WiseWear provided a look at its new wearable technologybracelet called The Socialite Collection.
Gerald Wilmink, chief executive officer, held a briefing at the Carlyle Hotel in Manhattan on Friday to detail the line. In attendance was New York’s doyenne of eccentric style Iris Apfel, who is the face of the collection.
According to Wilmink, the line does more than just notify the wearer of incoming calls. It can also provide standard fitness tracking information, as well as serve as a security device to provide GPS location to friends in an emergency. Wilmink, who has a Ph.D. in biomedical engineering, founded WiseWear with two business components: one targets wearable medical devices and the other is the consumer track, currently focused on fashion and wearable technology.
According to Jordan Ramirez, chief marketing officer, the patented technology encases the motherboard and battery at the base of the bracelet, which is then encased in metal with the sides of the base housing the antenna. Ramirez said the patent is the first to allow for complete encasement of the technology in metal, compared with competitors who use plastics or elastomers. That means there are “no spaces or open grates that could allow for the Bluetooth signal to get out,” he explained.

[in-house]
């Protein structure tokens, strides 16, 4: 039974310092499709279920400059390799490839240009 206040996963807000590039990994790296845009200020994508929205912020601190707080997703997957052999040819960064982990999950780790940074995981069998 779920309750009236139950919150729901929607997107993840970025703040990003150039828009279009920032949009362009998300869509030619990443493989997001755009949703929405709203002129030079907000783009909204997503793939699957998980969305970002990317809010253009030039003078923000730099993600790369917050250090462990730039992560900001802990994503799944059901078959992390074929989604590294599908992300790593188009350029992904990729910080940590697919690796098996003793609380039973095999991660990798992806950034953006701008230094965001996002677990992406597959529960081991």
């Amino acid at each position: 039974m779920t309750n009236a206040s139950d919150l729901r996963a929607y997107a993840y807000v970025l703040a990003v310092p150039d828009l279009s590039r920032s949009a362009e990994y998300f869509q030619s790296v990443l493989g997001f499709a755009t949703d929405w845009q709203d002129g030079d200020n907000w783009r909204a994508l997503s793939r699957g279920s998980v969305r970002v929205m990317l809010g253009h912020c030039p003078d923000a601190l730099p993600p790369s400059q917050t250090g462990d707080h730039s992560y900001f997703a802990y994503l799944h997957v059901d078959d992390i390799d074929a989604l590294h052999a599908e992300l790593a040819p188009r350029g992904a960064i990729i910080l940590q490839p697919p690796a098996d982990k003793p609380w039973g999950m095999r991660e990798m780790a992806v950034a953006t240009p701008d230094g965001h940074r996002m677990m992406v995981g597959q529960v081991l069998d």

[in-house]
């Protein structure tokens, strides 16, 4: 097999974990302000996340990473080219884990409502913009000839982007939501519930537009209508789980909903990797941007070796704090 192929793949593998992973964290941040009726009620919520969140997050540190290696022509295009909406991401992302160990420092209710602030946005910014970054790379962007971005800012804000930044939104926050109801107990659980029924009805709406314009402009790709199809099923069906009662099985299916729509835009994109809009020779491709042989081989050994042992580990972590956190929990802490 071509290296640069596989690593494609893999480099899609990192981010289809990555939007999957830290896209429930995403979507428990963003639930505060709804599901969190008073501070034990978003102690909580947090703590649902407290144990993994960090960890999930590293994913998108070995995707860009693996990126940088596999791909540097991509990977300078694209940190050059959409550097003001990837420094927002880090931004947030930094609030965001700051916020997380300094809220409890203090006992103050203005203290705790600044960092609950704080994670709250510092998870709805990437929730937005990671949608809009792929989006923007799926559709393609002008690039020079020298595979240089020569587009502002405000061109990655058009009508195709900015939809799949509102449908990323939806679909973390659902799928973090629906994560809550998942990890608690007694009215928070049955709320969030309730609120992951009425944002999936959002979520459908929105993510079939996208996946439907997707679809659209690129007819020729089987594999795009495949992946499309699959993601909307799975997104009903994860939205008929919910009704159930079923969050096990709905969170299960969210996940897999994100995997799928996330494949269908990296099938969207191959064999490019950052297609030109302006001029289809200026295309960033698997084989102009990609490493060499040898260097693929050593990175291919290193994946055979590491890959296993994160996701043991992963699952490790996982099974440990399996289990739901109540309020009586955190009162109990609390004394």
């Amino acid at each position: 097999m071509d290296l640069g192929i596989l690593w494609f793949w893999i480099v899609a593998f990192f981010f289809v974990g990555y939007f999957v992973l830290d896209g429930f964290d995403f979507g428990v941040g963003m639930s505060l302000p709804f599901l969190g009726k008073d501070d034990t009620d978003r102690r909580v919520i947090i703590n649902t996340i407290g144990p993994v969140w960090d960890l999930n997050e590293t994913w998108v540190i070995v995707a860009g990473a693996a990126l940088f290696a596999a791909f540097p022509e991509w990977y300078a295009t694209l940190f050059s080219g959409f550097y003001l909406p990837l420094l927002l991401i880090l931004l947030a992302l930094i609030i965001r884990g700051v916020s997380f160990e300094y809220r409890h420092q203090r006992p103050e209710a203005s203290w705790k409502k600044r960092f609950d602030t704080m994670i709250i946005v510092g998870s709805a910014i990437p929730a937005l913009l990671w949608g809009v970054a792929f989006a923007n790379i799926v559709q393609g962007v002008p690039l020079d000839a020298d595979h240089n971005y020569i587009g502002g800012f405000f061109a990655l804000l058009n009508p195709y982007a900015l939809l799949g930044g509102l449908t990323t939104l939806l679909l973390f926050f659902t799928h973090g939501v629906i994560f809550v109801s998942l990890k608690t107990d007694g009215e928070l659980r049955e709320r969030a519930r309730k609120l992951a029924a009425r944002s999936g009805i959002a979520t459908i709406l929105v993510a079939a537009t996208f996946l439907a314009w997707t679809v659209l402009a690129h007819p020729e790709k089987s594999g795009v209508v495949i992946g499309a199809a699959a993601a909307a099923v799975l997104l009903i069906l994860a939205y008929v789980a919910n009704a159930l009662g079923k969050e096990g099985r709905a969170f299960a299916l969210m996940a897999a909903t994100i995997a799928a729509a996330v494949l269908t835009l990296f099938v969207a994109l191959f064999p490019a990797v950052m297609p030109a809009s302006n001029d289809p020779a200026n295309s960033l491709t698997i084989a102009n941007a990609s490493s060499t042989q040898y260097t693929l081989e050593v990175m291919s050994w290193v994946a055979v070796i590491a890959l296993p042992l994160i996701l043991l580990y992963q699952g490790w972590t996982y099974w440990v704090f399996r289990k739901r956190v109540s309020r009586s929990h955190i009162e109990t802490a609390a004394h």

Ramirez said the device is comprised of two parts: the base is called the brains and the top is referred to as the beauty. The top and bottom are detachable, to allow for one to interchange the designs and metals for a variety of looks. Currently, the bracelets are available in yellow or rose gold-plated or palladium-plated metals. Prices range from $295 to $395, Ramirez said.
The battery lasts about three days on a single charge, and the number of vibrations for notifications is adjustable. The bracelet is also water-resistant.
While Apfel is fronting the initial collection, she is also developing her own line of wearable tech jewelry in partnership with WiseWear. Ramirez said that line is expected to be out in time for the holiday season.